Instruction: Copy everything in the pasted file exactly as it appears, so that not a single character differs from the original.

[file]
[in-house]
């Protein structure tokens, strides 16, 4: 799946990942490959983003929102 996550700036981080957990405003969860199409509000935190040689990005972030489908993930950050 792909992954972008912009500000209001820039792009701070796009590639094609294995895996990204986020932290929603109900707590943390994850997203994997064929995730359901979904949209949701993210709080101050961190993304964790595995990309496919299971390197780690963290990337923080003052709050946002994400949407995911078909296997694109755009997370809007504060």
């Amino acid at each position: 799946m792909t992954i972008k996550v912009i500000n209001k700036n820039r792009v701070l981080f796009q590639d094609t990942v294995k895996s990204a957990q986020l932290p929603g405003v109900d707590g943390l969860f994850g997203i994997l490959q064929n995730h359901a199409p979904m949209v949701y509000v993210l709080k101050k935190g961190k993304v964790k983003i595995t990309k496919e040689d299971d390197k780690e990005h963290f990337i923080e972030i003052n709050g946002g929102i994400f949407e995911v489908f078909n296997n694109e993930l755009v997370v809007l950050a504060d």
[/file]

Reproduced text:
[in-house]
């Protein structure tokens, strides 16, 4: 799946990942490959983003929102 996550700036981080957990405003969860199409509000935190040689990005972030489908993930950050 792909992954972008912009500000209001820039792009701070796009590639094609294995895996990204986020932290929603109900707590943390994850997203994997064929995730359901979904949209949701993210709080101050961190993304964790595995990309496919299971390197780690963290990337923080003052709050946002994400949407995911078909296997694109755009997370809007504060």
């Amino acid at each position: 799946m792909t992954i972008k996550v912009i500000n209001k700036n820039r792009v701070l981080f796009q590639d094609t990942v294995k895996s990204a957990q986020l932290p929603g405003v109900d707590g943390l969860f994850g997203i994997l490959q064929n995730h359901a199409p979904m949209v949701y509000v993210l709080k101050k935190g961190k993304v964790k983003i595995t990309k496919e040689d299971d390197k780690e990005h963290f990337i923080e972030i003052n709050g946002g929102i994400f949407e995911v489908f078909n296997n694109e993930l755009v997370v809007l950050a504060d």